Set List (from as I didn't take notes, but it seems correct)...
Lark's Tongue in Aspic, Pt 1, Level Five, A Scarcity of Miracles, Pictures of a City, One More Red Nightmare, Hells Bells, The Letters, Sailor's Tale, Hell-Hounds of Krim, VROOOM, Coda: Marine 475, The Light of Day, The Talking Drum, Lark's Tongue in Aspic, Pt2, Red, Starless, Encore: HooDoo, 21st Century Schizoid Man

Quote of the Night: from the usher in my front section... "What is it with all the men here, I've never seen so few women!"

We chatted a bit more as I chuckled and looked around and noticed he was correct (making me feel like I was in a high school science club reunion). Although the numbers did improve as the final seats were filled, I was thinking that although some forms of music started male-heavy but adapted over the years (punk, metal), progressive music may still a domain mostly for the guys. And perhaps the heavier rocking prog bands are even more the model, as I believe Rush may have ratios like this. Thankfully more women drifted in with some taking seats near me and were digging everything every bit as much as the guys. There were even some younger fans as well, so all is well in the end.

Saturday, September 13, 2014

Revely - The Deep Space Network - Eileen Graham - Jann Klose -- Ebeneezers - Sep 12 2014

Jann Klose - This is my first trip to Ebeneezers Coffeehouse and based on tonight, it will not be my last. And if they continue to book great acts like this German-born, international traveler Jann Klose, I will be back plenty. Klose has one of the best voices you will find in the clubs. He plays a strong acoustic guitar, which is mostly plucked, with an occasional foray into fingerstyle. After hearing a few songs, it is no surprise to learn that he was cast as the voice of Tim Buckley in a recent film about Tim and Jeff Buckley, as there are few voices that can get anywhere near that of Tim Buckley (who is also an absolute giant that more people need to listen to). Klose did a great version of Tim Buckley's "Song to a Siren" and although his voice is a little different, he exploded into a sustained high register at the end which had the audience gasping. The audience was completely enchanted and enthused by this set and I don't know who was more surprised, Klose or myself. It was a great crowd that even started clapping along to a song near the end causing Klose to raise his eyebrows and comment that he didn't even have to say anything. Jann Klose's folk style is too powerful to be contained in just that genre. He is a fine songwriter whose powerful presence should win over just about any audience on any stage.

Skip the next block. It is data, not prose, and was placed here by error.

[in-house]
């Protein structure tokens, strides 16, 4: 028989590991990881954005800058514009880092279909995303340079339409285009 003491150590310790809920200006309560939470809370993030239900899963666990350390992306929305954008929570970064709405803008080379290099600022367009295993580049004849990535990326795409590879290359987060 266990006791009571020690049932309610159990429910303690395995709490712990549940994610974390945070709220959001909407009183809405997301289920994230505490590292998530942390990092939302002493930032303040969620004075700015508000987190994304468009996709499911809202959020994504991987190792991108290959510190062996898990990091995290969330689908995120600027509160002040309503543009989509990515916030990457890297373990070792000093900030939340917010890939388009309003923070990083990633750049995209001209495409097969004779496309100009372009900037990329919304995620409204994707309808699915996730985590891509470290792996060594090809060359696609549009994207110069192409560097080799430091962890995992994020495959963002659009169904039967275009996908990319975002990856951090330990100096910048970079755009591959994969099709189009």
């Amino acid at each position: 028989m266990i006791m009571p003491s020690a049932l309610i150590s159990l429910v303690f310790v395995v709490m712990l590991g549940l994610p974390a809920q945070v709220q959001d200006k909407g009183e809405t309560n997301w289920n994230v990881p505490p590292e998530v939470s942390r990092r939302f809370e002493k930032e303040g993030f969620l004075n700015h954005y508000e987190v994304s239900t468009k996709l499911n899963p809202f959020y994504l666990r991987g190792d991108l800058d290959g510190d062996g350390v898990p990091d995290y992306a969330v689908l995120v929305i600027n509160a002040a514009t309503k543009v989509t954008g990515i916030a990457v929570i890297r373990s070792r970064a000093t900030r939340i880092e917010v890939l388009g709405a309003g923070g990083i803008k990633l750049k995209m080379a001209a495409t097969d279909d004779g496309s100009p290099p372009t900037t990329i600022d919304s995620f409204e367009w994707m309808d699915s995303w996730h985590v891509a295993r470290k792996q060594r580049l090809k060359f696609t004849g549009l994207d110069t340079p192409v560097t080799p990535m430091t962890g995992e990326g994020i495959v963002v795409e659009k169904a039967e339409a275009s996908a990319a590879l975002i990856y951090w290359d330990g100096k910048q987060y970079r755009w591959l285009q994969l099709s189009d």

Eileen Graham - Local singer songwriter (and voice coach) Eileen Graham is on piano and vocals with Luke Brindley assisting on guitar and electronic kick pad. Sadley, there was a cord or amp problem that snuck in and out of the set at various times, but the musicians soldiered on and it wasn't that bad until the final cut, which wisely turned more into an acapella outing with the audience clapping along to help it out. And again, the audience was enchanted by Graham's set which featured many fine songs in a classic singer songwriter style that was rock, pop, folk, slightly rootsy, all quite warm at the heart of it. The guitar parts added fine tonal coloring often in the way Michio Kurihara adds color to the songs of Daman & Naomi. This set reminds me a lot of that, although Graham's voice is much more powerful. I enjoyed her music and the arrangements were crafty and worked well in this comfortable live setting.

The Deep Space Network - This Fredericksburg Virginia band is not the space rockers like Hawkwind or Spacious Mind that I had hoped for and instead, display a rather clean attractive pop rock sound. It is a little too pretty and controlled for me, but they do it well. The audience who is sticking around through the many styles of music tonight is taking to the tunes well enough and the band is friendly with a touch of humor as well. The sound did not work well enough for me. The drums were too dominant in the mix and the fuzzy bass thickened things in a muddy sort of way. Whether it was that the guitarists' amps were pointed backwards or whatever other choices were made, that sound was a bit too compressed. But they played hard and had a song or two that worked and others that had my mind wandering. Still, this is a fine band for this style.
Revely - This area quintet is fairly described as a Christian rock, but don't turn off your brain just yet. Christian folk and rock were quite decent and downright exciting back in the 1960s and 70s. Then it got awfully cliched, but it is good to see again, in various forms (and frankly in various faiths if you listen around the world). I was in the back of the club and the sound was a little better, although this band did not shoot for quite the power of the previous band. The vocals were a tad slight, but the music was pretty solid rock music that was light enough, but with some gutsy guitar work on occasion. I left a little early, but it had little to do with the band as they were doing a decent job.

I did enjoy the night and this club is one to keep on your radar as it is a comfortable room and had one of the brightest and supportive audiences I have seen in some time. It may have had something to do with the choice of beverage...

Quote of the Night: And one more from the nastiest musician on musician insult compilation...

4. Elton John on Keith Richards
“It’s like a monkey with arthritis, trying to go onstage and look young.”